The papers of Southern California painter Stanton Macdonald-Wright measure 17.2 linear feet and date from 1890 to 2008. The collection contains biographical material including address books and interview transcripts; correspondence with family, friends, and artists, including Morgan Russell, and his wife Suzanne Binon, Michel and Suzanne Seuphor, Ann and John Summerfield, and Bethany Wilson; contracts, correspondence, and other material related to exhibitions Macdonald-Wright participated in or that featured his works in the decades following his death; notes, drafts and manuscripts for books, and other writings; diaries and travel journals; invoices, inventories, legal and estate documents, and other personal business records; scrapbooks consisting of clippings and exhibition materials; clippings, exhibition announcements, exhibition catalogs, and other printed materials; sketches and other artwork; photographs, slides and transparencies of Macdonald-Wright, family portraits, travels, and artwork.
Scope and Contents:
The papers of Southern California painter Stanton Macdonald-Wright measure 17.2 linear feet and date from 1890 to 2008. The collection contains biographical material including address books and interview transcripts; correspondence with family, friends, and artists, including Morgan Russell, and his wife Suzanne Binon, Michel and Suzanne Seuphor, Ann and John Summerfield, and Bethany Wilson; contracts, correspondence, and other material related to exhibitions MacDonald-Wright participated in or that featured his works in the decades following his death; notes, drafts and manuscripts for books, and other writings; diaries and travel journals; invoices, inventories, legal and estate documents, and other personal business records; scrapbooks consisting of clippings and exhibition materials; clippings, exhibition announcements, exhibition catalogs, and other printed materials; sketches and other artwork; photographs, slides and transparencies of MacDonald-Wright, family portraits, travels, and artwork.
Biographical material consists of address books, interview transcripts, and obituary and funeral material.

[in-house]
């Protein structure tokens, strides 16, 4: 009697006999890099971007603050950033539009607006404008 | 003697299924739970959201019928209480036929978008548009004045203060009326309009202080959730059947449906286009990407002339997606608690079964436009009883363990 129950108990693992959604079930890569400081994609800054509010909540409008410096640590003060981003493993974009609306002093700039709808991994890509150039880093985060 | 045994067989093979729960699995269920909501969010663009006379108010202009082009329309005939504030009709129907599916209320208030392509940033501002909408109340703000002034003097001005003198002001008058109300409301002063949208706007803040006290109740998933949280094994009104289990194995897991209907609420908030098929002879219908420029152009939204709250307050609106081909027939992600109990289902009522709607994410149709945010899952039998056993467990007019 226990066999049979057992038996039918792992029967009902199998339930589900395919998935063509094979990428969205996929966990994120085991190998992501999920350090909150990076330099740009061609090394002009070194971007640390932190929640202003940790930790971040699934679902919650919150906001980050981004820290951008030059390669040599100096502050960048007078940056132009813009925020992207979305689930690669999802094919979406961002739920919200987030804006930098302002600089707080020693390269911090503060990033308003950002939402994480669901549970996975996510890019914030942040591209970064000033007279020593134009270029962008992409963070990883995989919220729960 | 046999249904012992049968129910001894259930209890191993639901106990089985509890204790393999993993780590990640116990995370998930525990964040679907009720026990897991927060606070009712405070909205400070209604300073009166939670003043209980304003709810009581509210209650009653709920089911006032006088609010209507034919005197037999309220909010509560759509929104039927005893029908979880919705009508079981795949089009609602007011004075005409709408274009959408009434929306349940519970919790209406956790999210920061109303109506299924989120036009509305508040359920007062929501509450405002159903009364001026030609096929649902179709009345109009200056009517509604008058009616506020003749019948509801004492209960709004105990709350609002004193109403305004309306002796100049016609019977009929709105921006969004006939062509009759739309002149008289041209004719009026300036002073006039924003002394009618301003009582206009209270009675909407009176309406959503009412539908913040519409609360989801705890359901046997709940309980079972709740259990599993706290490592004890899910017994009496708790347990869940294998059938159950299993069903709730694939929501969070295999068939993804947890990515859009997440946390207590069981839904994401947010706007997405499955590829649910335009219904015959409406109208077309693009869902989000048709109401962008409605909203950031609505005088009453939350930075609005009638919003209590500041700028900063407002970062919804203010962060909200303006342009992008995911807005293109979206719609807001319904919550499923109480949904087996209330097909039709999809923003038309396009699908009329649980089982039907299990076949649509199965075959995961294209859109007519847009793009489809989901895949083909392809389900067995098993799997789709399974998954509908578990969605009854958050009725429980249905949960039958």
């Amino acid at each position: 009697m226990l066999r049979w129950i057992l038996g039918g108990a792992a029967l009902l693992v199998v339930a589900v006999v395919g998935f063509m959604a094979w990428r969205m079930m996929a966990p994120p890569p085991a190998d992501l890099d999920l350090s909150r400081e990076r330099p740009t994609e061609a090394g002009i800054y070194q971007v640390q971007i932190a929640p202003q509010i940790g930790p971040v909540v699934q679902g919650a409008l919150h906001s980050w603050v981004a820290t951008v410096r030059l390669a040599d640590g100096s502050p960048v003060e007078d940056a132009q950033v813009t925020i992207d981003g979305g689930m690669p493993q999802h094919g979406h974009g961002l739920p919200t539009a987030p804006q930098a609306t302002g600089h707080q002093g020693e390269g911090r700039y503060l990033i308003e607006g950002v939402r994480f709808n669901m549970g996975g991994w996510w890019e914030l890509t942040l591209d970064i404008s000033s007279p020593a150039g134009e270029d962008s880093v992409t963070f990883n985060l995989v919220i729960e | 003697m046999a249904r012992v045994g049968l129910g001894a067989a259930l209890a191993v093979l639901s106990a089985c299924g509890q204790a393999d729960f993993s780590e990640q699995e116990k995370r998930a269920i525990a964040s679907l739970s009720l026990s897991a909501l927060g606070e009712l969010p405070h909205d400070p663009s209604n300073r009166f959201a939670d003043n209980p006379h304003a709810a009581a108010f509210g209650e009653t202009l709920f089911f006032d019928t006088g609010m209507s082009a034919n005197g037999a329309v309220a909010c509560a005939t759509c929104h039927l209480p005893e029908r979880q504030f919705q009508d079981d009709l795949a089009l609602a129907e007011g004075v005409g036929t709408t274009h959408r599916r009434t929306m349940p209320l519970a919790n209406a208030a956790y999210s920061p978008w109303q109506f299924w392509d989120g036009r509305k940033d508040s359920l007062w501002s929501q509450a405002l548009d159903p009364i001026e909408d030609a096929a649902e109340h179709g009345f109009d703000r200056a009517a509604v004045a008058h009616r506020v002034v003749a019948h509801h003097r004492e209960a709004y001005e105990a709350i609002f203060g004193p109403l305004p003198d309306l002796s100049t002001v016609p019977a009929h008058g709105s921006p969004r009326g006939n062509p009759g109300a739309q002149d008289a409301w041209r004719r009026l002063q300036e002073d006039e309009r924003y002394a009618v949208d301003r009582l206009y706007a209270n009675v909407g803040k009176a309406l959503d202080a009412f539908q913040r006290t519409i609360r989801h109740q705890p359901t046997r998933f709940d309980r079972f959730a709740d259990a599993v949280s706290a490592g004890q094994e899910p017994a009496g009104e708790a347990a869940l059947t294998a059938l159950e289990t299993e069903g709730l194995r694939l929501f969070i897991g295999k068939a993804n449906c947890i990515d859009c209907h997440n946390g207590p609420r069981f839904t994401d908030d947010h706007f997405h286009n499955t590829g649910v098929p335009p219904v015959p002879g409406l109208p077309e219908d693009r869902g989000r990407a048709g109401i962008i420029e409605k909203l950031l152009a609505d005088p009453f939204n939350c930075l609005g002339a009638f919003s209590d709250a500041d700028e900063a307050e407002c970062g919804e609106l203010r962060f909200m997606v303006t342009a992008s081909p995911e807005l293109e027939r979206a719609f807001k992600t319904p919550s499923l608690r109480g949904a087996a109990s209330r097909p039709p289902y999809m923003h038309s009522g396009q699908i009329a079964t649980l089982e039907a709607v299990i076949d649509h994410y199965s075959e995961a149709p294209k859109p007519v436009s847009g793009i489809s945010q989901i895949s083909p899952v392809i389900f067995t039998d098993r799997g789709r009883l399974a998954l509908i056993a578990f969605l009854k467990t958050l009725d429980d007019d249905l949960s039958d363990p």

Correspondence consists of letters with family, friends, and artists, including Morgan Russell, and his wife Suzanne Binon, Michel and Suzanne Seuphor, Ann and John Summerfield, and Bethany Wilson.
Exhibition files consists of contracts, correspondence, and some printed material related to exhibitions that Macdonald-Wright participated in or that has featured his works in the decades following his death. Some of the exhibitions include the Southern California Art Project, Kineidoscope film, and "Color and Myth: Stanton MacDonald-Wright and Syncronism."
Writings consist of drafts of essays, plays, and book manuscripts. There are drafts of A Treatise on Color with palettes and color wheels, The Basis of Culture, and Macdonald-Wright's autobiography Bittersweet: An Artist's Life. At the end of the series are a number of files containing photographs, printed material, and some notes that Macdonald-Wright used for various book projects.
Diaries consist of a number of diaries and travel journals. One diary was written in Paris in 1909 in which Macdonald-Wright muses over the aesthetics of art and his color theories. Five additional disbound diaries cover his life from 1939-1973. Travel diaries date from 1959-1972 and cover trips to Italy, Japan, and Hawaii.
Personal business records consists of inventory cards and lists, invoices, property records, and legal documents related to the Macdonald-Wright estate. Also included are files between the estate and various galleries, such as the Esther Robles Gallery and the Goldfield Galleries, in regards to donations of works of art during both his active career and by his estate in the years after his death.
Scrapbooks consist of a scrapbook related to exhibitions featuring MacDonald-Wright's works and scrapbooks of clipping.
Printed material includes a copy of Les Synchromistes exhibition catalog, a newspaper clipping, and The Future of Painting by Willard Wright. Artwork consists of blueprints for Macdonald-Wright's Synchrome Kineidoscope, a color and light projecting machine first envisioned by Macdonald-Wright and Morgan Russell as early as 1913 and finally completed in the late 1950s. Also included are newpaper and magazine clipping, exhibition announcements, and exhibition catalogs.
Artwork consists of a sketchbook, and a number of sketches and drawings.
Photographic material consists of photographs of Stanton Macdonald-Wright and portraits and photographs of his family. Among these photographs is a glass plate negative of his family coat-of-arms. Also included are photographs, slides and transparencies of travels to Japan and Hawaii, and of Macdonald-Wright's artwork. There are also five glass plate images of some of Macdonald-Wright's paintings.
The collection is arranged as 10 series.
Series 1: Biographical Material, 1909-2008 (0.2 linear feet; Box 1)
Series 2: Correspondence, circa 1907-2005 (1.7 linear feet; Boxes 1-2)
Series 3: Exhibition Files, 1941-2005 (0.2 linear feet; boxes 2-3)
Series 4: Writings, 1913-2003 (4.7 linear feet; Boxes 3-7)
Series 5: Diaries, 1909-1991 (1.5 linear feet; Boxes 7-9)
Series 6: Personal Business Records, 1946-2006 (1.3 linear feet; Boxes 9-10)
Series 7: Scrapbooks, 1910-1994 ( 0.3 linear feet; Boxes 10, 19)
Series 8: Printed Material, 1912-2002 (1.8 linear feet; Boxes 10-12, 19)
Series 9: Artwork, circa 1897-1970 (0.2 linear feet; Boxes 12, 19)